Mr. DEGEORGE. Senator, if I may, as Mr. Maye has said, there have been instances where not only has the staff threatened patients, but patients, in return, have threatened staff with weapons. So, it becomes a whole breakdown of morale and self-respect and mutual respect, a situation of patient versus staff.
Senator CRANSTON. Were these patients at Hines in one particular ward, or were they scattered around?
Mr. DEGEORGE. They were in several wards, sir.
Senator CRANSTON. Were these service-connected disabled veterans, or what were they?
Mr. MAYE. Both service-connected and non-service-connected veterans. More information, I am sure, could be acquired through the Administrator of Veterans' Affairs. He has a list of all of the confiscated materials, including some drugs. Primarily soft drugs such as marihuana. There were also drugs that had been hoarded, regular prescription drugs, that rather than being taken had been set aside.
Senator CRANSTON. Going down to the next paragraph in your prepared statement you refer to the SCI service coming up with some innovative ideas, and you say some of these programs are under study. What has performance actually been so far in regard to those innovative ideas?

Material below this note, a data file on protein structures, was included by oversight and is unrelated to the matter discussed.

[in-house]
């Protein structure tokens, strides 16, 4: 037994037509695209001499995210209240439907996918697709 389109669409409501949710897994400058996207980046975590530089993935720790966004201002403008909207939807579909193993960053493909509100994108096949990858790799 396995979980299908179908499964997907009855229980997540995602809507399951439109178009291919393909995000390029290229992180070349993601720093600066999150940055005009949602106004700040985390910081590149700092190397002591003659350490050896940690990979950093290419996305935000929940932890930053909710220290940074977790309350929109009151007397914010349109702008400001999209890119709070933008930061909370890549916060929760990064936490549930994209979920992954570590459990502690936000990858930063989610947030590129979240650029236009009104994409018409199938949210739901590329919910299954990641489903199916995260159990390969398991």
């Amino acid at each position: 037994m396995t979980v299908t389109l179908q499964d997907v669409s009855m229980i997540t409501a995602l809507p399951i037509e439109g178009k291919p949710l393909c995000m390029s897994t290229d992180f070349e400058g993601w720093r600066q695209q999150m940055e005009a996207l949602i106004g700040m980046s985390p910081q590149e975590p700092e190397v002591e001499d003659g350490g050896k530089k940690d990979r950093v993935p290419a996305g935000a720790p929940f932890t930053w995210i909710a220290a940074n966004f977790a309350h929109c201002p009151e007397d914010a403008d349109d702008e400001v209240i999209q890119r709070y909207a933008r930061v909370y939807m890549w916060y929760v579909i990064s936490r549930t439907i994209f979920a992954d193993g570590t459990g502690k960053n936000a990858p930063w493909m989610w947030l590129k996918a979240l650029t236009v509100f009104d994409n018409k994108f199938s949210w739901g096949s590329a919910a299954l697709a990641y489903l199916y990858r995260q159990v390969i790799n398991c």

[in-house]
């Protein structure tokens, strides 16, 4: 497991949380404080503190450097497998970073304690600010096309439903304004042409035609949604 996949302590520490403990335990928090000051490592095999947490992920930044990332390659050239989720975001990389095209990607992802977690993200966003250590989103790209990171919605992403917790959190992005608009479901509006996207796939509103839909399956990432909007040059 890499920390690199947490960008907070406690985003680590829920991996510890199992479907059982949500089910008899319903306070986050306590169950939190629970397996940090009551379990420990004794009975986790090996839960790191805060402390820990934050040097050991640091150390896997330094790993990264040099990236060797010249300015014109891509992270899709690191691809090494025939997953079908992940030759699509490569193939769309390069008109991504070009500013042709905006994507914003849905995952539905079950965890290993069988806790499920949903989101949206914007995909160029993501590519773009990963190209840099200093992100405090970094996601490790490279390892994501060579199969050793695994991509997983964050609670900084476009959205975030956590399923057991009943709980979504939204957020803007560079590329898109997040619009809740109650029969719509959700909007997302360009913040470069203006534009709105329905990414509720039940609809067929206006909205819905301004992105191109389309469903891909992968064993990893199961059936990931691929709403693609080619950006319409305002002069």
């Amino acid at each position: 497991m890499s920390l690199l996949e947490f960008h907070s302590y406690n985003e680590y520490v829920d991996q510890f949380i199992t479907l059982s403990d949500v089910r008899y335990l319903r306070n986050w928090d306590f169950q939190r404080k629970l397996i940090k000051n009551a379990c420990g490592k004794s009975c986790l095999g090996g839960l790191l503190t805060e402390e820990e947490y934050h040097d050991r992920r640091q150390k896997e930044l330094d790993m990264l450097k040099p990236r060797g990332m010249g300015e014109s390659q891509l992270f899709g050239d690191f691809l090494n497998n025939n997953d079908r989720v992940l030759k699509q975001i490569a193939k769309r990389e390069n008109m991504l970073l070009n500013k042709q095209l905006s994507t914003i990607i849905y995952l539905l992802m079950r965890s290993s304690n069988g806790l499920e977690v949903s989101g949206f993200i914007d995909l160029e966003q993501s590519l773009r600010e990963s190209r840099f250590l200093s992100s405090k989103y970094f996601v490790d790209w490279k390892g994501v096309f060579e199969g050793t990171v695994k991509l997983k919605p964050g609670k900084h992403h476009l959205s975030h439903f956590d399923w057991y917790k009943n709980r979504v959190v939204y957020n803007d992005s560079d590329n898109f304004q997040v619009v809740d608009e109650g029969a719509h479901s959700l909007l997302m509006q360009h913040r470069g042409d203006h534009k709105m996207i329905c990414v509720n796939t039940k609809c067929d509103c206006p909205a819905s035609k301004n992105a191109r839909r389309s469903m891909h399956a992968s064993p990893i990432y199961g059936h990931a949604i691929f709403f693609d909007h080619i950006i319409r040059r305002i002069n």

Mr. MAYE. Well, sir, they are planning an experimental program in West Roxbury. I would like to have our National Service Director, Mr. Langer, make a comment on that.
Senator CRANSTON. Fine.
Mr. LANGER. The first program was to acquire the services of Dr. Alan Rossier of Geneva to initiate a complete new program at the West Roxbury VA Hospital in the rehabilitation of spinal cord injury patients. This means starting from the ground up, staff and facilities. A new building is being scheduled to be built there, completely to Dr. Rossier's specifications. He has had a free hand in hiring the staff. He has been at West Roxbury since April 1. So, this program hasn't really gotten underway, but he is presently hiring some staff.
The second program was new ideas and concepts in training people. The first training session on the team concept was held at Castle Point VA Hospital 2 weeks ago; a 2-week session with a complete orientation of what happens to a spinal cord injury patient, how he should be treated and why he should be treated that way.
This was not only for doctors and nurses, but the entire staff, psychologists, social workers, nurses' aides, neurological technicians; everybody involved with the spinal cord injury patient.
Senator CRANSTON. Is the staff-to-patient ratio at SCI units adequate now, in your opinion?